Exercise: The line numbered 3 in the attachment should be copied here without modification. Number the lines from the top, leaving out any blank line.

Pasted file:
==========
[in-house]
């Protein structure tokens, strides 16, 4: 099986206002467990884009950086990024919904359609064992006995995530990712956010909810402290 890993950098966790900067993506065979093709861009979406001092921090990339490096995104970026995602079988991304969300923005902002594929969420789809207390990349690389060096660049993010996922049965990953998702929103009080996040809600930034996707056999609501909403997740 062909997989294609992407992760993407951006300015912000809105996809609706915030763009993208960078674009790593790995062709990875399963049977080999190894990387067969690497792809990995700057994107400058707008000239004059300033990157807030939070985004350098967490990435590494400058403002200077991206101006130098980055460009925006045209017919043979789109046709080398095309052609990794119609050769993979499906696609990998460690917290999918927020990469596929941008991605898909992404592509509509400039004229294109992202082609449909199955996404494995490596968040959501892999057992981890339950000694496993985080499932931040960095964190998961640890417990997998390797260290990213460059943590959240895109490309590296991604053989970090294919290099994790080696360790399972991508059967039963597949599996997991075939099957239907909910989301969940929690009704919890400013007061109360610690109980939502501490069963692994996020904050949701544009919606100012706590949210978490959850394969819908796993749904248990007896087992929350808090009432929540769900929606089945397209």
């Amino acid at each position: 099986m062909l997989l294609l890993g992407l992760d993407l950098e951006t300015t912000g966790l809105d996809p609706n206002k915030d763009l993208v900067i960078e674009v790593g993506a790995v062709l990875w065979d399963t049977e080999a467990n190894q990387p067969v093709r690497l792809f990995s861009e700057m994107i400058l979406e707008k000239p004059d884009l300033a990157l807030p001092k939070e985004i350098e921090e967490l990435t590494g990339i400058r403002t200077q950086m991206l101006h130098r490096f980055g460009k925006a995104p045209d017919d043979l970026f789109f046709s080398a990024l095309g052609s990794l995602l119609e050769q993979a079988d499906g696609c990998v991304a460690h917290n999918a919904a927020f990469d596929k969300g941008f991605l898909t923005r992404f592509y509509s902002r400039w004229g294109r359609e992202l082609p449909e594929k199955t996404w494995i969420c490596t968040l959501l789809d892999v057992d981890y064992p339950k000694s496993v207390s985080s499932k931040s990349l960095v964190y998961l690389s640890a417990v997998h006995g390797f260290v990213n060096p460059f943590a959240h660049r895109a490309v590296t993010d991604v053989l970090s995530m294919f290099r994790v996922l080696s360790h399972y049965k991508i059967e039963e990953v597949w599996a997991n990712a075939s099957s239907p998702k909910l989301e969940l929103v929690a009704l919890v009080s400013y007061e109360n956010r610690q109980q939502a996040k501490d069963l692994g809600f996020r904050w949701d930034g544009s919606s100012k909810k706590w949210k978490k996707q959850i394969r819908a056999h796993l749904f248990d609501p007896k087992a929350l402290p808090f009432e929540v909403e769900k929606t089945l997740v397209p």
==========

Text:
């Amino acid at each position: 099986m062909l997989l294609l890993g992407l992760d993407l950098e951006t300015t912000g966790l809105d996809p609706n206002k915030d763009l993208v900067i960078e674009v790593g993506a790995v062709l990875w065979d399963t049977e080999a467990n190894q990387p067969v093709r690497l792809f990995s861009e700057m994107i400058l979406e707008k000239p004059d884009l300033a990157l807030p001092k939070e985004i350098e921090e967490l990435t590494g990339i400058r403002t200077q950086m991206l101006h130098r490096f980055g460009k925006a995104p045209d017919d043979l970026f789109f046709s080398a990024l095309g052609s990794l995602l119609e050769q993979a079988d499906g696609c990998v991304a460690h917290n999918a919904a927020f990469d596929k969300g941008f991605l898909t923005r992404f592509y509509s902002r400039w004229g294109r359609e992202l082609p449909e594929k199955t996404w494995i969420c490596t968040l959501l789809d892999v057992d981890y064992p339950k000694s496993v207390s985080s499932k931040s990349l960095v964190y998961l690389s640890a417990v997998h006995g390797f260290v990213n060096p460059f943590a959240h660049r895109a490309v590296t993010d991604v053989l970090s995530m294919f290099r994790v996922l080696s360790h399972y049965k991508i059967e039963e990953v597949w599996a997991n990712a075939s099957s239907p998702k909910l989301e969940l929103v929690a009704l919890v009080s400013y007061e109360n956010r610690q109980q939502a996040k501490d069963l692994g809600f996020r904050w949701d930034g544009s919606s100012k909810k706590w949210k978490k996707q959850i394969r819908a056999h796993l749904f248990d609501p007896k087992a929350l402290p808090f009432e929540v909403e769900k929606t089945l997740v397209p």